The present work in 25 modules is a successor to The Biological Basis of Medicine published by Academic Press in 1968. Its primary purpose is to fuse the basic medical disciplines with the pathophysiology and clinical medicine in a holistic manner, and hence lay securely the outlines of an integrated core curriculum. Although no attempt is made to cover the entire gamut of medicine, the range is large and not overcondensed. Considerable material deemed profitless or of little consequence to the practising physician is omitted. Our concern, however, is not merely with trimming pure and applied knowledge to a reasonable compass but also with its treatment and integration at three levels, namely, molecular, cellular, and organ system, while keeping reductionism to a minimum. This is an approach, which could, of course, be used to great advantage in both tutorial and lecture sessions.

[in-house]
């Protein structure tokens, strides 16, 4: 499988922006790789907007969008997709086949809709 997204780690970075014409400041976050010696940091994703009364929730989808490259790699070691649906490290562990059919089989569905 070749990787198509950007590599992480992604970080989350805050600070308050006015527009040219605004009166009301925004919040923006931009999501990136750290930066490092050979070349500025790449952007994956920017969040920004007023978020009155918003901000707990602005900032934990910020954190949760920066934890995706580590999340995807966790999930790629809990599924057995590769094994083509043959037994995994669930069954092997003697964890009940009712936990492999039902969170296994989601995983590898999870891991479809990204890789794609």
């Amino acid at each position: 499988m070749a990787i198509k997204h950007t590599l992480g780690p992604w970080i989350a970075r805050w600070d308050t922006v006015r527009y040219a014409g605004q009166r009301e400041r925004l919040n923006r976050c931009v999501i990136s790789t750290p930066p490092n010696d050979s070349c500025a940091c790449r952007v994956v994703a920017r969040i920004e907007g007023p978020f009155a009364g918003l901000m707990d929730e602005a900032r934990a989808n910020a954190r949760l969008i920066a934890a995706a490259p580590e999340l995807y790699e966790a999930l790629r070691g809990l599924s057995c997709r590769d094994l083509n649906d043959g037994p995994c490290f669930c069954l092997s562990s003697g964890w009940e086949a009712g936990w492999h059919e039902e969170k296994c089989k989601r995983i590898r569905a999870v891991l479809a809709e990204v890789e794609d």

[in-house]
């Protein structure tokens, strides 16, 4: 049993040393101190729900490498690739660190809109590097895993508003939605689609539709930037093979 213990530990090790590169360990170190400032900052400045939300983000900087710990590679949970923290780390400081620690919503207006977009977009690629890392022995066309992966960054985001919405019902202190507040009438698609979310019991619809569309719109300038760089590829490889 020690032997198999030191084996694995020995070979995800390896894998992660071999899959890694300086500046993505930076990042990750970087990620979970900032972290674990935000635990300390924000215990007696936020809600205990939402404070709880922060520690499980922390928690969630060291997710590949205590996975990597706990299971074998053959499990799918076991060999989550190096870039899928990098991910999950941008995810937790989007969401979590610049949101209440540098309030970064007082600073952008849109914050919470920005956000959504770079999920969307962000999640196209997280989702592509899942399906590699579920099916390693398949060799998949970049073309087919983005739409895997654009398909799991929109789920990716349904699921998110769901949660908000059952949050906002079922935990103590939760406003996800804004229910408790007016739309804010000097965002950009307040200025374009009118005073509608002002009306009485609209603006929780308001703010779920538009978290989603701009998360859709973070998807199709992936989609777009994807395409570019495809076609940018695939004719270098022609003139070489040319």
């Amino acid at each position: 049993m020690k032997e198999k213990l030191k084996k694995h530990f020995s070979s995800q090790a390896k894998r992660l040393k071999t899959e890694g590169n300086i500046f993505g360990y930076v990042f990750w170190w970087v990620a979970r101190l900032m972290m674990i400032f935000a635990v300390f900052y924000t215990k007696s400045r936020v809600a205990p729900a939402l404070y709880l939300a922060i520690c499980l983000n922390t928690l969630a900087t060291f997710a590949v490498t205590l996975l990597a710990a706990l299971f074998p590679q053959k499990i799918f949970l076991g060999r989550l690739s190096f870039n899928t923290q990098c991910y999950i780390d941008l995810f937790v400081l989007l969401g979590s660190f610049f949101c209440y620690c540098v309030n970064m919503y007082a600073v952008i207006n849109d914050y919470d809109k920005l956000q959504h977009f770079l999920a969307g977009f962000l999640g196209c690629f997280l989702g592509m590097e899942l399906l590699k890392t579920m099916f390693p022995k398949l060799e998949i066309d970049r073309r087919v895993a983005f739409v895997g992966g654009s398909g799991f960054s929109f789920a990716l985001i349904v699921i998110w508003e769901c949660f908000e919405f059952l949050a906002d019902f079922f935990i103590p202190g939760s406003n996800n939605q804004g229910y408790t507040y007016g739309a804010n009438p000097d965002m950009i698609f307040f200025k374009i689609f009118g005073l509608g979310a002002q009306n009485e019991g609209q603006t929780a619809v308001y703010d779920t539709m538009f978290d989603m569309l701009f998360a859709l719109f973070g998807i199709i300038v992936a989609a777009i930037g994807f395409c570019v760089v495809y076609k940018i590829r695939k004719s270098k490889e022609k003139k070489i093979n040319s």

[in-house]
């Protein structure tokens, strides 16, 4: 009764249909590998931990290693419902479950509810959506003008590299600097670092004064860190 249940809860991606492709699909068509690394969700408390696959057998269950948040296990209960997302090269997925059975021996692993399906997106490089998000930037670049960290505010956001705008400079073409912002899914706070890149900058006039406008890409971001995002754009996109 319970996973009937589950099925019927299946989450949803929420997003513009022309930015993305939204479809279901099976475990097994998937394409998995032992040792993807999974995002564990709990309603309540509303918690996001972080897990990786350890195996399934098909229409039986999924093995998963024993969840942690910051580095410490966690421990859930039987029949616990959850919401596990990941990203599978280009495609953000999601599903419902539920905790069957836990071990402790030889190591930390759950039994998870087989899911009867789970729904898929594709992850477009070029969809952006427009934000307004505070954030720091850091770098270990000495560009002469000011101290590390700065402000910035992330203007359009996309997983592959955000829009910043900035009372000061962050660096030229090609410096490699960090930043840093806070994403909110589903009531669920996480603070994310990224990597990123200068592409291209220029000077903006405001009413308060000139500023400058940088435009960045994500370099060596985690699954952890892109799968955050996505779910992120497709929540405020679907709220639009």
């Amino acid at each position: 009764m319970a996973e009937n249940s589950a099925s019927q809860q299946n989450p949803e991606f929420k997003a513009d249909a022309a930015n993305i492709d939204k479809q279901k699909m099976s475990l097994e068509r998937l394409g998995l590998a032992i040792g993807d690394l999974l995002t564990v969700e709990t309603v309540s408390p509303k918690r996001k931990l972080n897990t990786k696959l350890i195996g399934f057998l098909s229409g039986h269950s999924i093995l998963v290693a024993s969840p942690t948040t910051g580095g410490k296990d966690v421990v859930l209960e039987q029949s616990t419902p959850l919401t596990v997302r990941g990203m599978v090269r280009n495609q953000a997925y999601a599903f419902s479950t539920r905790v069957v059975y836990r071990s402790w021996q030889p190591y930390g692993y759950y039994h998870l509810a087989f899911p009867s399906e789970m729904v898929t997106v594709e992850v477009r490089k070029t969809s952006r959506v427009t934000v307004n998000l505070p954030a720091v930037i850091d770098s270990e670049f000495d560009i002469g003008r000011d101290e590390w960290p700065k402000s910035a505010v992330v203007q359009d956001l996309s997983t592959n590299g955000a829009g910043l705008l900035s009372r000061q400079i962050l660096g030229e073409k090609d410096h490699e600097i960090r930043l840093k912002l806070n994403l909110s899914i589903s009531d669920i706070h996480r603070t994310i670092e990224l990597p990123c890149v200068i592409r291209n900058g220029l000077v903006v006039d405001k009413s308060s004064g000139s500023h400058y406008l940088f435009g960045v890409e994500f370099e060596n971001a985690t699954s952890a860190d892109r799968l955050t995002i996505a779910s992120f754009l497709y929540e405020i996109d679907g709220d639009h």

Very early in our career we developed an interest in the problem of teaching medicine to entering students and came to the conclusion that the education model which stresses understanding (rather than parroting) and learning for oneself is not a curiosum. We also came to the conclusion that reform in medical education demands, by and large, a scheme of action that takes into account two key concepts. One is that a shift in responsibility from the teacher as the expert to the student as active learner is necessary. Another is that an integrated core curriculum calls for a knowledge base that would eliminate the dangerous misconception that only experts are able to competently teach the manifold disciplines that constitute modern medicine. Thus, the availability of these modules ought to greatly simplify the task of the student, as well as that of the tutor or lecturer. This now brings us to the question: How should progress be monitored? In a nutshell, the tutor assigns topics, and the student, in turn, assimilates and masters the subject matter, then initiates and conducts a